Ovingdean Hall School

Ovingdean Hall Foundation has grown out of Ovingdean Hall School for Deaf Children, retaining the school’s charitable objects and charity number. Very sadly, the school closed in 2010 as a result of declining pupil numbers. If you are a former student or staff member and would like to stay in touch, please sign up for our Newsletters. Please Contact Us to sign up for Newsletters. In 2013, we contributed toward Ovingdean Reunion Association’s event which was attended by over 200 former staff and students.

History of Ovingdean Hall School

OHSApril2010004Our school for deaf children was based at Ovingdean Hall near Brighton (pictured left) from 1948 until 2010. During that time, the school’s dedicated teams of teachers and carers educated generations of deaf children and young people. 

The school’s history goes back even further: Brighton Institute for the Deaf opened in Kemp Town, Brighton in 1841. The first headmaster William Sleight (1819-1912) led the school for 72 years. The school’s original home was 12 Egremont Place, Brighton, before moving to 127-132 Eastern Road, Brighton in 1848. During World War II the school was evacuated away from the coast to Wivelsfield Green Farm in Sussex.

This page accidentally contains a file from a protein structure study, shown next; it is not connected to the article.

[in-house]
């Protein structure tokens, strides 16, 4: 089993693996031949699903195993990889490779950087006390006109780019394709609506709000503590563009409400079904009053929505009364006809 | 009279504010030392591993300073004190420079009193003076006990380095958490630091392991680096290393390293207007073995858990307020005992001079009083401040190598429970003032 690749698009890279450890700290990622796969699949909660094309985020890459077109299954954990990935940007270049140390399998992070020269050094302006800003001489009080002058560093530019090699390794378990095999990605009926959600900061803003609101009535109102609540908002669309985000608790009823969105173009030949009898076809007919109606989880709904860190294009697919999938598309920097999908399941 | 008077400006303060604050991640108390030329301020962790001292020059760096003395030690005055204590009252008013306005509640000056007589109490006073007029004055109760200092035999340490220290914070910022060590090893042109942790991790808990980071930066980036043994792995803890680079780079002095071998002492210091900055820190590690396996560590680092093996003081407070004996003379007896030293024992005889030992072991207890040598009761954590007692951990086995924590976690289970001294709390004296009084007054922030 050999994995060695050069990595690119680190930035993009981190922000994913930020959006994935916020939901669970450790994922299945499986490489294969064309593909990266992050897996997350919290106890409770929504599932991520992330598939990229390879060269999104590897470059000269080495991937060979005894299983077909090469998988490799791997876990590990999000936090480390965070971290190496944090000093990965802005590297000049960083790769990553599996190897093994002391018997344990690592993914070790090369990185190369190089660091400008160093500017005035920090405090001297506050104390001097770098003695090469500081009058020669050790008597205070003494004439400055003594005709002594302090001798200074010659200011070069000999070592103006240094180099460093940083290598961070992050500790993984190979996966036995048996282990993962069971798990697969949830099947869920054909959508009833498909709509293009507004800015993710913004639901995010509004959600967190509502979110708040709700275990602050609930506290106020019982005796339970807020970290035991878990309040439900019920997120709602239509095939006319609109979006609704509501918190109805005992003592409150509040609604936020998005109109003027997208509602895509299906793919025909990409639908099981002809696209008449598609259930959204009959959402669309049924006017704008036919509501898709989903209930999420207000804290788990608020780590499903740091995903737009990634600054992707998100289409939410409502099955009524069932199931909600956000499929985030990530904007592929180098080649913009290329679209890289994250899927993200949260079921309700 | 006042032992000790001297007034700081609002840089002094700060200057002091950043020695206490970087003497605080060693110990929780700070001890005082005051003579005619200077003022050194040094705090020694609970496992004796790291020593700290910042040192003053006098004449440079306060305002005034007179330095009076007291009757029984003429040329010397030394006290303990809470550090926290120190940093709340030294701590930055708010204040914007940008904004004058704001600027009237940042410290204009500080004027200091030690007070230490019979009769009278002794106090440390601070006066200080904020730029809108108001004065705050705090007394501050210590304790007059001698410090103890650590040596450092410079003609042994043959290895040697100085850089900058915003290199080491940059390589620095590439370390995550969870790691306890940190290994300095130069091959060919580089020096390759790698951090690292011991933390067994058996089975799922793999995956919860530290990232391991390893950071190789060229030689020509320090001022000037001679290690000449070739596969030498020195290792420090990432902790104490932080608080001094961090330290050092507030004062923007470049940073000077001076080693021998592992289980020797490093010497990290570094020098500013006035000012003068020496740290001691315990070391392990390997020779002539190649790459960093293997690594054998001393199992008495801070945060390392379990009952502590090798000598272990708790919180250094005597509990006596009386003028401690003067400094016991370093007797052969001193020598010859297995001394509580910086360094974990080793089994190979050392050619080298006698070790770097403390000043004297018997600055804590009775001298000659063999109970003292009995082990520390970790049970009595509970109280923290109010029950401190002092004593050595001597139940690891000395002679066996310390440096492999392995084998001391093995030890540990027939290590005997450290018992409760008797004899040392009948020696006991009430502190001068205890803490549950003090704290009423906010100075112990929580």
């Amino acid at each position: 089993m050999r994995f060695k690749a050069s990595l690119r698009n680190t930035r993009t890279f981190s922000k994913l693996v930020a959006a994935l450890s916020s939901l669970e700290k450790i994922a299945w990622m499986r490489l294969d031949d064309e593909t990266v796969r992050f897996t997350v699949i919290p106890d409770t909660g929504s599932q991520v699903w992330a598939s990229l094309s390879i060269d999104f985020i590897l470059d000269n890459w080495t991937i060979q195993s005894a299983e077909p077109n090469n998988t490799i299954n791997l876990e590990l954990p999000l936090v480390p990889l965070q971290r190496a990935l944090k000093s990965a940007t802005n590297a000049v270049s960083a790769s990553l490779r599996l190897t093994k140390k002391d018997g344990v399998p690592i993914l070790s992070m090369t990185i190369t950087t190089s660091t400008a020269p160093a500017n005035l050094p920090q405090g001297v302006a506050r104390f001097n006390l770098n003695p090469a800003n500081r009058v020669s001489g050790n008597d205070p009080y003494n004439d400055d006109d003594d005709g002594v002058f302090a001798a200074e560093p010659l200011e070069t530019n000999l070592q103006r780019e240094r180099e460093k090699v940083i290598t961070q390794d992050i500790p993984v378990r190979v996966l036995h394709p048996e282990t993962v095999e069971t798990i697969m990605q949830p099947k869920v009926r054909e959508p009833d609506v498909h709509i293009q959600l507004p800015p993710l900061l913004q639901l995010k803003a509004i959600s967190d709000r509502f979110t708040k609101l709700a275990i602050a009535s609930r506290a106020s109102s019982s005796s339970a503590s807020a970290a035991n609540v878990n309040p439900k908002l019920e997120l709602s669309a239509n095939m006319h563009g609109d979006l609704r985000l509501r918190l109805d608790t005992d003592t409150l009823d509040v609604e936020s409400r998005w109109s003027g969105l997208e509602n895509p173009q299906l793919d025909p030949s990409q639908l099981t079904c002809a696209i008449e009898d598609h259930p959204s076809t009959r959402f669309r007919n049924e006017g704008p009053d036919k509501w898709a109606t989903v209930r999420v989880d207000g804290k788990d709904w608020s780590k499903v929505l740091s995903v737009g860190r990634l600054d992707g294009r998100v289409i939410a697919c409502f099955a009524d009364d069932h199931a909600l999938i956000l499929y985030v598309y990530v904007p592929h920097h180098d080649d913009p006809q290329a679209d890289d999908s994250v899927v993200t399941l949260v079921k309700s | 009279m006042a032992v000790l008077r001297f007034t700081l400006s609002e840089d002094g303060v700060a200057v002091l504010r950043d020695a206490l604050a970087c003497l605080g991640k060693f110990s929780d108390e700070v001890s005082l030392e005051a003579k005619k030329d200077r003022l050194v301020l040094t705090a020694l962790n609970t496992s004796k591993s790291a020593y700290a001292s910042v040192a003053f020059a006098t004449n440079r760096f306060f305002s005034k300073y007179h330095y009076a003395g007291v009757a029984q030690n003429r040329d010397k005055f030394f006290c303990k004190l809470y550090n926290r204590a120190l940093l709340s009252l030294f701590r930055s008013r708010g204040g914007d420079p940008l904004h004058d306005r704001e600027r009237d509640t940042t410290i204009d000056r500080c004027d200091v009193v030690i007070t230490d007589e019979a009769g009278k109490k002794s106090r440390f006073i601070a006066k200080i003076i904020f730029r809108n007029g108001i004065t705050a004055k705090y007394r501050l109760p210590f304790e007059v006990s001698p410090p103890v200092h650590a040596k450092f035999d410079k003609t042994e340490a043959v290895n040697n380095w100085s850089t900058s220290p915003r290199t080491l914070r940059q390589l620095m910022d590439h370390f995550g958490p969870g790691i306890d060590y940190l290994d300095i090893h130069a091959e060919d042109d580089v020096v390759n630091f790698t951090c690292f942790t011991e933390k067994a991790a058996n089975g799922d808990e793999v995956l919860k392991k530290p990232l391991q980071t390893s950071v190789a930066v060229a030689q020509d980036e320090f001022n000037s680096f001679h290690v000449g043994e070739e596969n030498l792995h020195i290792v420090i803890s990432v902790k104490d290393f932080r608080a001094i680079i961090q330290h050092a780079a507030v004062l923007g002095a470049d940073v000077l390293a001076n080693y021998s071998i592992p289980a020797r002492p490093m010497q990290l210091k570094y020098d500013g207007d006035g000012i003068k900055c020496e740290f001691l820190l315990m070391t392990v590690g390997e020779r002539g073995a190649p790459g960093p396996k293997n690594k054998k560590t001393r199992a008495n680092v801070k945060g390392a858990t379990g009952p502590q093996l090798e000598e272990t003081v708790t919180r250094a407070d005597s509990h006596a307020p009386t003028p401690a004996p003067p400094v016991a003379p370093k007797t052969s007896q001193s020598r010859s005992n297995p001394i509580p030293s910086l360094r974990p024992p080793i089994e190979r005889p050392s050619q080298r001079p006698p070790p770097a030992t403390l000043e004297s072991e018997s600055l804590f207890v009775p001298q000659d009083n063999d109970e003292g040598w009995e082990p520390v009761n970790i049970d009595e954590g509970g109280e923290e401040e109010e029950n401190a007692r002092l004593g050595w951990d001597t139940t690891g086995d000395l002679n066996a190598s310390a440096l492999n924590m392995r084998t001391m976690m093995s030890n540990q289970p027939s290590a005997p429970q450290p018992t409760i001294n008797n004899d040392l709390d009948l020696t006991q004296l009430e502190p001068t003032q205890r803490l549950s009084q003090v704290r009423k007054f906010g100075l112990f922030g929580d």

In 1948, the school moved to Ovingdean Hall, a Georgian manor house and former prep school which, during the War, had served as a base for Canadian service-men. The parking station for the tank is still visible near the lodge house.

In 2010, Ovingdean Hall was sold to an international school, and the monies raised used to set up a Foundation for deaf children. Through the Foundation, we aim to build on the legacy of Ovingdean Hall School, supporting education projects for deaf children and young people.